[Ἐρωτήματα (Grammatica Graeca)] and associated texts.
Venice: apud Aldum, mense octobri, 1512.
Quarto: 21.5 x 15.5 cm. ,  lvs. With blank leaves f10 and &ρ4 present. The final 20 lvs. are the appendix and “introduction to the Hebrew language”. Complete. Collation: αa8.8, bβ810.8, γc8.8, dδ10.8, εe8.8, fζ10.8, gη10.8, θh8.8, iι10.8, χk8.8, lλ10.8, μm8.8, nν6.4, xξ10.8, οy8.8, zπ10.8, &ρ4.4, aa-bb8, [cc]4. For this challenging collation, see Ahmanson-Murphy entry 105 (and Renouard’s note at the foot of this description.)
THIRD ALDINE EDITION. “This edition of 1512 is certainly the third, and later than the one without a date (ca. 1502-3, Renouard p. 262, Ahmanson-Murphy 50), in which we do not find the three treatises on the Greek dialects, added to this one.
A truly fine copy. Bound in 16th c. German blind-stamped pigskin over beveled wooden boards with the original clasps preserved (one clasp with small defect, minor wear to extremities, lightly soiled, small abrasions, rear board peppered with tiny wormholes.) A fine, crisp copy with bright leaves; contemporary manuscript headlines and numbering added (a few small wormholes at end, small nick in margin of final leaf, a little light soiling to first and final leaf). Text in Greek (type 3, second casting) and Latin (R6:90), Hebrew alphabet at end. Aldine device A2 on title page and penultimate leaf of main text (but without “ALDVS” on t.p. version). Provenance: Bundesdenkmalamt Wien (Cultural heritage institute, Vienna, established in 1853).
The treatises on the Greek dialects contain 60 leaves, of which the penultimate is blank; they begin with the signature x, with a kind of title containing an opinion of Aldus, in Latin. On the back of sheet y iiii is another notice in which Aldus complains of the excessive fatigue caused him by the work of his printing press.
The rare third Aldine edition of the important Greek grammar by the Byzantine humanist Constantine Lascaris. This edition pairs Lascaris’ original Greek text, corrected by Lascaris’ pupil Pietro Bembo, with a facing Latin translation (first published in 1480) by the lexicographer Giovanni Crastone (ca. 1420-1498), who had studied Greek in Constantinople.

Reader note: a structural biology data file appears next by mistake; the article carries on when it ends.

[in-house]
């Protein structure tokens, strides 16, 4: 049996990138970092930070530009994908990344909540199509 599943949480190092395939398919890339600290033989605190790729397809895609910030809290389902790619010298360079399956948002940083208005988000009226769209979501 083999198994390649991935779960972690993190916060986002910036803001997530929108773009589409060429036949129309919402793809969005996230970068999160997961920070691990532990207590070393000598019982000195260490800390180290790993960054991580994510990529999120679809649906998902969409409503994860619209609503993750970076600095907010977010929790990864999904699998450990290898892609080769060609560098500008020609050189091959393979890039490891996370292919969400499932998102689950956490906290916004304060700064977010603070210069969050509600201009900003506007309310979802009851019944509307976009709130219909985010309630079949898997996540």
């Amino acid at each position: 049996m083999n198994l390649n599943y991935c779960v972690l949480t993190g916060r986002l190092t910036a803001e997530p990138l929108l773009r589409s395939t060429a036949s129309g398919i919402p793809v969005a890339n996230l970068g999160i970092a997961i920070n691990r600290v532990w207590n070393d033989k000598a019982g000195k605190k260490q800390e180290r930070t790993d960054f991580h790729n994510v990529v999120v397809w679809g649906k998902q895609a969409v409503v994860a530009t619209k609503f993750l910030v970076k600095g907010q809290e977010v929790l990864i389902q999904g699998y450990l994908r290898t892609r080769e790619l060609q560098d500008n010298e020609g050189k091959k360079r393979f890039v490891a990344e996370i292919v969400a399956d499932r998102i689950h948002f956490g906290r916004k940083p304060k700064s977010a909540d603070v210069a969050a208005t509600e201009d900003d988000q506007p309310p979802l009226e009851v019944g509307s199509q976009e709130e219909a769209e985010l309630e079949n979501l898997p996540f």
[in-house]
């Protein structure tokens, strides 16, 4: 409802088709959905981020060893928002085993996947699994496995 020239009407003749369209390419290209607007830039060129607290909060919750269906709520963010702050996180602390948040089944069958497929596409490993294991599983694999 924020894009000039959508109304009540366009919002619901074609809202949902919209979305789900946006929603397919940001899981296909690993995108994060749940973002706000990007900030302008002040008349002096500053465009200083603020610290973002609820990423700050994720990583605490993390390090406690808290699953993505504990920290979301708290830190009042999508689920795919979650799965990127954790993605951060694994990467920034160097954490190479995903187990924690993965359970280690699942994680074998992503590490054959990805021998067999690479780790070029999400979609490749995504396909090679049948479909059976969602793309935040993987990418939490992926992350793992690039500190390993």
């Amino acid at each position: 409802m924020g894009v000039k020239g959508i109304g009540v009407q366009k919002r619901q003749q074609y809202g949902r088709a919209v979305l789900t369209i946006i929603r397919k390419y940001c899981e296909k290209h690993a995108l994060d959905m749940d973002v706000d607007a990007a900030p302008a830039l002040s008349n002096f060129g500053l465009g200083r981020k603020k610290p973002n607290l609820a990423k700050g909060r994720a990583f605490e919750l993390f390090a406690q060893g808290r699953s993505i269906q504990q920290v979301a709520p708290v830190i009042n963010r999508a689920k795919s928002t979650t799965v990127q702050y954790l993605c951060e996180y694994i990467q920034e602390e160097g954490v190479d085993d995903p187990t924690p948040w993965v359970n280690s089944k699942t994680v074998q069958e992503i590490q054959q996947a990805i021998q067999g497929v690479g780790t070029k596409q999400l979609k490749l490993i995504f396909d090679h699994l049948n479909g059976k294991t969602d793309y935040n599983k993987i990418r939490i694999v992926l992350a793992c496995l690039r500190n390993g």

Lascaris’ grammar was first printed at Milan in 1476 (the first book printed entirely in Greek). The first Aldine appeared in 1495. For his second edition of ca. 1502-3, Aldus added an introduction to the Hebrew language, printed in a large Hebrew type. For this third edition, which reprints the material from the second edition, Aldus has added supporting texts on dialects.
“It should come as no surprise that the first fully Greek printed book to appear in the West was a grammar. The Renaissance was in full bloom, with scholars thirsting for the new knowledge made available with the rediscovery of the Greek classics. Thus, with Constantine Lascaris a new stage began in the resurrection of Hellenic antiquity and in the study of the Greek language.
“Furthermore, as demand rose for Greek writings it was suddenly seen that profits could be made. Aldus inaugurated his printing enterprises with Lascaris's ‘Erotemata’ in 1495. By then the ‘Erotemata’ had already been published (in 1476) and reprinted (in 1480), and was so famous that Aldus would speak of it as the ‘divinum opus’…
“Popular as these early editions were, since they were printed entirely in Greek their usefulness was limited. The need for Latin translations quickly became apparent. Geanakoplos points out that the most widely accepted method of teaching Greek in the period was that of providing students with both Latin and Greek versions of a work in order that they might look to the Latin for the unfamiliar Greek words. [In this edition], the Greek and parallel Latin translations were printed so that they could be bound either one after the other, or as with the BYU [and this] copy, with the Greek and Latin interleaved. Aldus explains in the preface how these interleaved texts can work for the student in the self-instruction of Greek.” (In Aedibus Aldi, The Legacy of Aldus, BYU).
“Constantine Lascaris (1434-1501) was born in Constantinople. After the fall of that city to the Ottoman Turks (1453), Lascaris went to Milan, where he became tutor to the Duke of Milan’s daughter, Ippolita Sforza, and wrote for her his ‘Erotemata’ (1476). He held university chairs at Naples in 1465 and at Messina from 1467 to his death; he tutored the writer Pietro Bembo in 1491–93. A scholarly copyist, Lascaris produced many valuable manuscripts, including collections of the Greek rhetoricians and epistolographers.”(Britannica)
Renouard’s note on the collation:
“A Greek register and a Latin note which immediately precede the Appendix are indispensable guides for collating this book, because of the confusion resulting from the alternate intercalation of Greek and Latin leaves. It should be noted that the Latin leaf hiiii is mistakenly listed as C iiii [corrected by hand in this copy], which has sometimes caused it to be put out of place.”(Renouard).
Renouard, Annales de l'Imprimerie des Alde 58/1; Ahmanson-Murphy (UCLA) 105; Bigliazzi (ed.), Aldo Manuzio tipografo: 1494-1515, 107; In Aedibus Aldi, The Legacy of Aldus, BYU, 2; Edit16 36173